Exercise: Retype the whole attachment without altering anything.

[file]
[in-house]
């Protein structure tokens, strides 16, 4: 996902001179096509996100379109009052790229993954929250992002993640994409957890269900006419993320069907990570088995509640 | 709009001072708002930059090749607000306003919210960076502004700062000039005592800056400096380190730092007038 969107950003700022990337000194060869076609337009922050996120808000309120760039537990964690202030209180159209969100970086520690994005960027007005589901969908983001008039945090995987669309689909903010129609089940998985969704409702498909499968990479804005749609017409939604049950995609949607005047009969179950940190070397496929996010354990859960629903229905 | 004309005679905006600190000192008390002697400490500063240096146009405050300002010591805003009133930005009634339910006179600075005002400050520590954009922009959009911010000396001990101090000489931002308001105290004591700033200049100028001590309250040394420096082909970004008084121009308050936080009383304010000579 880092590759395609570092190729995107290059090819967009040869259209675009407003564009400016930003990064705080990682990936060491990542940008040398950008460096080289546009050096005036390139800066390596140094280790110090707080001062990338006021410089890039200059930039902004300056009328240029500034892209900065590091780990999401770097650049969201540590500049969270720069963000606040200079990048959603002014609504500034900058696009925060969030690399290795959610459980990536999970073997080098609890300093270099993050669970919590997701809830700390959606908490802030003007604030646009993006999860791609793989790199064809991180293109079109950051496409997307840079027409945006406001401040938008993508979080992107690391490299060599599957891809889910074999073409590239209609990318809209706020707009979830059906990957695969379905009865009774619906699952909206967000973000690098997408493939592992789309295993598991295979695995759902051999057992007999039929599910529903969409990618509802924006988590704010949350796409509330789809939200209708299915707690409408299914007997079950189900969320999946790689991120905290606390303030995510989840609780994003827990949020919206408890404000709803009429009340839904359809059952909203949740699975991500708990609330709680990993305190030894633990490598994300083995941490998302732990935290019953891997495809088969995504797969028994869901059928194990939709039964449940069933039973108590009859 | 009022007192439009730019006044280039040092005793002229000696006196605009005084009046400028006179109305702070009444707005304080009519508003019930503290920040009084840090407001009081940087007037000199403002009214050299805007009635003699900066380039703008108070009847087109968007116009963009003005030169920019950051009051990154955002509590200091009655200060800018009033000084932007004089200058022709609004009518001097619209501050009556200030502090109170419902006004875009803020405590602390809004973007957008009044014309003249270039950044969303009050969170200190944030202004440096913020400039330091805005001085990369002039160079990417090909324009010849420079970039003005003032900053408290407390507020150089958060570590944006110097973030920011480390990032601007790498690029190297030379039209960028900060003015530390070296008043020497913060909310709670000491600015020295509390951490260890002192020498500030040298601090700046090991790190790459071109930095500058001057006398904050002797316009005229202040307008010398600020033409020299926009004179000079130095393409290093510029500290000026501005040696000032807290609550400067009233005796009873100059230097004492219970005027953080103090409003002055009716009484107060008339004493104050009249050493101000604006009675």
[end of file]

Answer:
[in-house]
């Protein structure tokens, strides 16, 4: 996902001179096509996100379109009052790229993954929250992002993640994409957890269900006419993320069907990570088995509640 | 709009001072708002930059090749607000306003919210960076502004700062000039005592800056400096380190730092007038 969107950003700022990337000194060869076609337009922050996120808000309120760039537990964690202030209180159209969100970086520690994005960027007005589901969908983001008039945090995987669309689909903010129609089940998985969704409702498909499968990479804005749609017409939604049950995609949607005047009969179950940190070397496929996010354990859960629903229905 | 004309005679905006600190000192008390002697400490500063240096146009405050300002010591805003009133930005009634339910006179600075005002400050520590954009922009959009911010000396001990101090000489931002308001105290004591700033200049100028001590309250040394420096082909970004008084121009308050936080009383304010000579 880092590759395609570092190729995107290059090819967009040869259209675009407003564009400016930003990064705080990682990936060491990542940008040398950008460096080289546009050096005036390139800066390596140094280790110090707080001062990338006021410089890039200059930039902004300056009328240029500034892209900065590091780990999401770097650049969201540590500049969270720069963000606040200079990048959603002014609504500034900058696009925060969030690399290795959610459980990536999970073997080098609890300093270099993050669970919590997701809830700390959606908490802030003007604030646009993006999860791609793989790199064809991180293109079109950051496409997307840079027409945006406001401040938008993508979080992107690391490299060599599957891809889910074999073409590239209609990318809209706020707009979830059906990957695969379905009865009774619906699952909206967000973000690098997408493939592992789309295993598991295979695995759902051999057992007999039929599910529903969409990618509802924006988590704010949350796409509330789809939200209708299915707690409408299914007997079950189900969320999946790689991120905290606390303030995510989840609780994003827990949020919206408890404000709803009429009340839904359809059952909203949740699975991500708990609330709680990993305190030894633990490598994300083995941490998302732990935290019953891997495809088969995504797969028994869901059928194990939709039964449940069933039973108590009859 | 009022007192439009730019006044280039040092005793002229000696006196605009005084009046400028006179109305702070009444707005304080009519508003019930503290920040009084840090407001009081940087007037000199403002009214050299805007009635003699900066380039703008108070009847087109968007116009963009003005030169920019950051009051990154955002509590200091009655200060800018009033000084932007004089200058022709609004009518001097619209501050009556200030502090109170419902006004875009803020405590602390809004973007957008009044014309003249270039950044969303009050969170200190944030202004440096913020400039330091805005001085990369002039160079990417090909324009010849420079970039003005003032900053408290407390507020150089958060570590944006110097973030920011480390990032601007790498690029190297030379039209960028900060003015530390070296008043020497913060909310709670000491600015020295509390951490260890002192020498500030040298601090700046090991790190790459071109930095500058001057006398904050002797316009005229202040307008010398600020033409020299926009004179000079130095393409290093510029500290000026501005040696000032807290609550400067009233005796009873100059230097004492219970005027953080103090409003002055009716009484107060008339004493104050009249050493101000604006009675």